The instant messaging debate

Instant messaging (IM) conjures up images of bored teenagers using a software-based gossiping tool. Most IM programs are free, and few competing products can talk to one another, making skeptics wonder how useful IM is in the enterprise.

But some business users, especially remote workers parked in front of desks all day and eager for contact with colleagues, have become avid users of IM as a way of quickly swapping messages and information.

The jury is still out on whether IM increases workplace productivity. But even people who believe that IM isn’t an ideal business technology, with its rapid-fire text messages, acknowledge that there are problems with the alternatives. E-mail and voice mail pile up, and a recent report found that more than 60 per cent of business phone calls never reach their intended recipients. Such deficiencies may help explain the growing number of IM users: According to Stamford, Conn.-based Gartner Inc., 42 per cent of business Internet users use IM in the workplace, even though 70 per cent of IT departments don’t support it.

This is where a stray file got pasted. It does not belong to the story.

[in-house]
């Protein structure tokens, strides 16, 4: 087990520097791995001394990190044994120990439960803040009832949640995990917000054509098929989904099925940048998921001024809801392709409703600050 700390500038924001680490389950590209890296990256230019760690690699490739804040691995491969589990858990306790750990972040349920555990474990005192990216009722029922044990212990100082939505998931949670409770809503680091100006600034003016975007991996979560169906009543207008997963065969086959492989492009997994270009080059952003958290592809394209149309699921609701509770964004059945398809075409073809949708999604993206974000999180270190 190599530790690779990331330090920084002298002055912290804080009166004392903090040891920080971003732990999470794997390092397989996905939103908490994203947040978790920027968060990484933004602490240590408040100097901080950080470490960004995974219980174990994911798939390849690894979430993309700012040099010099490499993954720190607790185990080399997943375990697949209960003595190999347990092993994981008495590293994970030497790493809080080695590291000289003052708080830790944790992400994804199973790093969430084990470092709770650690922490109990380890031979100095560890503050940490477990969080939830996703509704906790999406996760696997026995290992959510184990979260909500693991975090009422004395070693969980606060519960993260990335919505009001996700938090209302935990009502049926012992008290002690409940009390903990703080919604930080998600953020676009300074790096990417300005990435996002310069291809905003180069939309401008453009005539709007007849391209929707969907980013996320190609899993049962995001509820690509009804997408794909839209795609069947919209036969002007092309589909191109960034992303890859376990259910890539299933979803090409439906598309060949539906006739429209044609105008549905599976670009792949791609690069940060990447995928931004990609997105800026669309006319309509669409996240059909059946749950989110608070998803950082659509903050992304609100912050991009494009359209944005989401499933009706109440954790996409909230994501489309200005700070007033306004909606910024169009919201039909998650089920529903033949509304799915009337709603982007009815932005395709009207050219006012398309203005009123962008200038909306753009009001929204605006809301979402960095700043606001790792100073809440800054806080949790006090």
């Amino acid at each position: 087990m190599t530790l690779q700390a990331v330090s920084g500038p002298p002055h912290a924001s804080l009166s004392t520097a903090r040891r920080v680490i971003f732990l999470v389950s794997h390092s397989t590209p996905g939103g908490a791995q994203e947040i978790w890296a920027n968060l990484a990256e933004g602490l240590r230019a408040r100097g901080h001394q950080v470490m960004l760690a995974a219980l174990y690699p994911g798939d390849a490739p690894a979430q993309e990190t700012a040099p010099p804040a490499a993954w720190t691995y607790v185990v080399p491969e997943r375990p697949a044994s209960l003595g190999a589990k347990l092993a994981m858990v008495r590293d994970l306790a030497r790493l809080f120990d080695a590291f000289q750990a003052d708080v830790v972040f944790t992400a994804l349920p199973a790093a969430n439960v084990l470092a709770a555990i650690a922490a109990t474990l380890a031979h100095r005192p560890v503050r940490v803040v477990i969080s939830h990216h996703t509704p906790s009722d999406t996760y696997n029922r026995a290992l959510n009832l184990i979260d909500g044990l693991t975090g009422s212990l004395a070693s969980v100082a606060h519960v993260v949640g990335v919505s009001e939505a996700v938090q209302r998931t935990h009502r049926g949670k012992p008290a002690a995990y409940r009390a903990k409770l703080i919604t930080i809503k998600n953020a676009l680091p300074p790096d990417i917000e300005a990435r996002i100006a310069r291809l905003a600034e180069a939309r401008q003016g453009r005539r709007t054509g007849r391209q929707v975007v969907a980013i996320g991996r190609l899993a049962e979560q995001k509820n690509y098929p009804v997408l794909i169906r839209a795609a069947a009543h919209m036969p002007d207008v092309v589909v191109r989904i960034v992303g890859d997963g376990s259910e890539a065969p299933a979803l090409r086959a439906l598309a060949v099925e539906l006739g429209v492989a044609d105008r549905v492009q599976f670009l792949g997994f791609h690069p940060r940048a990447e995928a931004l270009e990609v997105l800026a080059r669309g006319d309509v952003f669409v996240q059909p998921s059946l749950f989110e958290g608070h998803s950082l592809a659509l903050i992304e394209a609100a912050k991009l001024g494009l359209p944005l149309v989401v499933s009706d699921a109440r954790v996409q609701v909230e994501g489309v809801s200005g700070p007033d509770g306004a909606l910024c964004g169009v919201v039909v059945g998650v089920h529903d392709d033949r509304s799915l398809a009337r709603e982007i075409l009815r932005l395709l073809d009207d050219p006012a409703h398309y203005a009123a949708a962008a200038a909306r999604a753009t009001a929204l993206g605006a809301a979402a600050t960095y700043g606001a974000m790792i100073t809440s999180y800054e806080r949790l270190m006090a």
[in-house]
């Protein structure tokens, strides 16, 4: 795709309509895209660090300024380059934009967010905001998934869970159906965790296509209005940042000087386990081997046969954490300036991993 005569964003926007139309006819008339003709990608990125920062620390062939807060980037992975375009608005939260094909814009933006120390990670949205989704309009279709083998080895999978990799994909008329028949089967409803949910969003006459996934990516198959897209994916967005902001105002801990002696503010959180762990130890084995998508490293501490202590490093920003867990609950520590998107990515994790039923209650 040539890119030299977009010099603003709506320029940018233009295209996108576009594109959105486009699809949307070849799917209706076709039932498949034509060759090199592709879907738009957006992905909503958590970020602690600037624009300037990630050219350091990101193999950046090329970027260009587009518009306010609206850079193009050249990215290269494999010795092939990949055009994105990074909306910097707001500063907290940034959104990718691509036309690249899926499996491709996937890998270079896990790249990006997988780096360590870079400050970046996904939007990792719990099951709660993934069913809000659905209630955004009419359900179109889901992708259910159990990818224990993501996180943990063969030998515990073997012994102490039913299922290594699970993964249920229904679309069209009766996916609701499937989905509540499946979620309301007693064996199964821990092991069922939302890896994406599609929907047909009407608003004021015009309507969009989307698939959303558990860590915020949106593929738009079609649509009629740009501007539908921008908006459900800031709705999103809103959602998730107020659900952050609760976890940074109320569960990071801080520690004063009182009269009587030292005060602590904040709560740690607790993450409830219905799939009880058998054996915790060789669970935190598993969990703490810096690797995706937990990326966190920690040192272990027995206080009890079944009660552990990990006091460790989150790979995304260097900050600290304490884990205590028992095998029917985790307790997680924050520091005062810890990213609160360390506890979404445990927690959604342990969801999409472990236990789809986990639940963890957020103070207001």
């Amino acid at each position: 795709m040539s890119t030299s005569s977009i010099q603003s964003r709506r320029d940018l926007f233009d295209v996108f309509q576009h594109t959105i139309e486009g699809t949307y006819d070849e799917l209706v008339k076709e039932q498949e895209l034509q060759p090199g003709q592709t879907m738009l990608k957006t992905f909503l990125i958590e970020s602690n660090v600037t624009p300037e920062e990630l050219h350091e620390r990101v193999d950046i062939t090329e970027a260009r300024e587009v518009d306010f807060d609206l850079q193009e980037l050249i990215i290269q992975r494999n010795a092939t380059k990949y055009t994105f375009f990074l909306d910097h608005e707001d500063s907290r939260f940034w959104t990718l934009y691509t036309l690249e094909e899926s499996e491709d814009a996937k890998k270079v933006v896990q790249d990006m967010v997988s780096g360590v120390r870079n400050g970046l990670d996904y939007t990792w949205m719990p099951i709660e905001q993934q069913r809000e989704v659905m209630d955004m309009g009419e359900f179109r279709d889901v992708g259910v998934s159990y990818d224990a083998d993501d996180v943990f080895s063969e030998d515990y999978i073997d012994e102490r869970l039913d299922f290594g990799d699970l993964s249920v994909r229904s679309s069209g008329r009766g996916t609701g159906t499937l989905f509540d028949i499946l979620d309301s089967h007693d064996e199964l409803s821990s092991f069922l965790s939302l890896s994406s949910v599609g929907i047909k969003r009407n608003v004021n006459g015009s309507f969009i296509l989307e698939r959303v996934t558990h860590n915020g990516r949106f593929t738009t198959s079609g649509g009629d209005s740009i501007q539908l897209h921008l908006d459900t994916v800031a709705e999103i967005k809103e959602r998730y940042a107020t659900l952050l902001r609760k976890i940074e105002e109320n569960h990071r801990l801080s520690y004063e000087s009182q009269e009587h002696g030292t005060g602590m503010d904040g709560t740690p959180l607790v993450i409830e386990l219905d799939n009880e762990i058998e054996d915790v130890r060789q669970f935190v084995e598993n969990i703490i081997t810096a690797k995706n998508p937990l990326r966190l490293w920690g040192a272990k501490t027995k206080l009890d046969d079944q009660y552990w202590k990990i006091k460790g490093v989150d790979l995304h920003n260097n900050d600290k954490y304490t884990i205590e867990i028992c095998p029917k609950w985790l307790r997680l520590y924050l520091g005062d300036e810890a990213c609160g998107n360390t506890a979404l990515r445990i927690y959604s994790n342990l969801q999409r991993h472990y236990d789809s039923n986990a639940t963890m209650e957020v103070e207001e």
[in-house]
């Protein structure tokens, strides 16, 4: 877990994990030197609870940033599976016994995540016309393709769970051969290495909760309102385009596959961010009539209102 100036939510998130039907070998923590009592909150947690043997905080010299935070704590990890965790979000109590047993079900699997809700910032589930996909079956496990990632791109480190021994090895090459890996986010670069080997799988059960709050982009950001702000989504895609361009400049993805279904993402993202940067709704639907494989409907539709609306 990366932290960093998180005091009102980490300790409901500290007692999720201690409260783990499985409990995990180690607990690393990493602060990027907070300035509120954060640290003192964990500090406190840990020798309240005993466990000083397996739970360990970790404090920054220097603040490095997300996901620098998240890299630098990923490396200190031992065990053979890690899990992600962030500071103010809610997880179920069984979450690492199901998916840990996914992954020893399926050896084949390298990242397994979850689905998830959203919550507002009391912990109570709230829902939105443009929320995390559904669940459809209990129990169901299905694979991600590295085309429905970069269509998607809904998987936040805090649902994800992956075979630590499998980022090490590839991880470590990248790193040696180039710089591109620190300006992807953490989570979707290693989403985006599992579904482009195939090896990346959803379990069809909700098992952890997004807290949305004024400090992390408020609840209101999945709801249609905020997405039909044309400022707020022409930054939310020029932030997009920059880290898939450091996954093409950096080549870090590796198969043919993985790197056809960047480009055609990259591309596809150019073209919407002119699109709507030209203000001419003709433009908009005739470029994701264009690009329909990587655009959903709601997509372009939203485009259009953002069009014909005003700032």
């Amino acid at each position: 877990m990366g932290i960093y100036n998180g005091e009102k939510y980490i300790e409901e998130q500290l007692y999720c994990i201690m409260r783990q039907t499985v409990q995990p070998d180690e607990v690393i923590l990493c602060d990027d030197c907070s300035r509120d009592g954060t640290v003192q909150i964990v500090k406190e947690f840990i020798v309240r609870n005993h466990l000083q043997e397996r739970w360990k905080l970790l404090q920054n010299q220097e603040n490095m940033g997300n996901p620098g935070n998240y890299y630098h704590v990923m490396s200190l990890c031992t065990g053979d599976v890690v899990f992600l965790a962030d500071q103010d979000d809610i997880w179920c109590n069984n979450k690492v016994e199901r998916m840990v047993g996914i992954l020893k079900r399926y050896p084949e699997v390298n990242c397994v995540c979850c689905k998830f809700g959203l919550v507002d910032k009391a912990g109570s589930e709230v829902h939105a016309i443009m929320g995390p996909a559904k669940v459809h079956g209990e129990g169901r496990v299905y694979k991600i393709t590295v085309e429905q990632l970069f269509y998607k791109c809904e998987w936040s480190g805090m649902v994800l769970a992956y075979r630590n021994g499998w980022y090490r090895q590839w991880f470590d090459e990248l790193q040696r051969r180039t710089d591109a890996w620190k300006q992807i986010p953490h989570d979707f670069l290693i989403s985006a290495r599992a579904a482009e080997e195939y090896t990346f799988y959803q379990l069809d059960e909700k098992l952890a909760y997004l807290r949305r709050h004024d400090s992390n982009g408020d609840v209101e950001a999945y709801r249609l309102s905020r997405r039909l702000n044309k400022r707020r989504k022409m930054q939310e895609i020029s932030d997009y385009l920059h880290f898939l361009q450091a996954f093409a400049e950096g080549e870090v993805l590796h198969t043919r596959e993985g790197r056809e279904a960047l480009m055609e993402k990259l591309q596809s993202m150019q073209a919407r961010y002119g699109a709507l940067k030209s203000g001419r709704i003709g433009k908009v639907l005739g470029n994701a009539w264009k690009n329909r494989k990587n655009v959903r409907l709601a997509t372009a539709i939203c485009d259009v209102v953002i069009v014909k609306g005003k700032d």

While many executives aren’t convinced of its worth to the enterprise, “the tens of millions of people using IM through the Web must be getting some benefit,” says Dana Gardner, research director for messaging and collaboration services at Aberdeen Group Inc. in Boston.

Organizations like the U.S. Navy, which uses Lotus Software Group’s Sametime for secure, almost instantaneous ship-to-ship and submarine-to-shore communications, say IM makes life easier. The Navy values having written transcripts of all orders and communiqu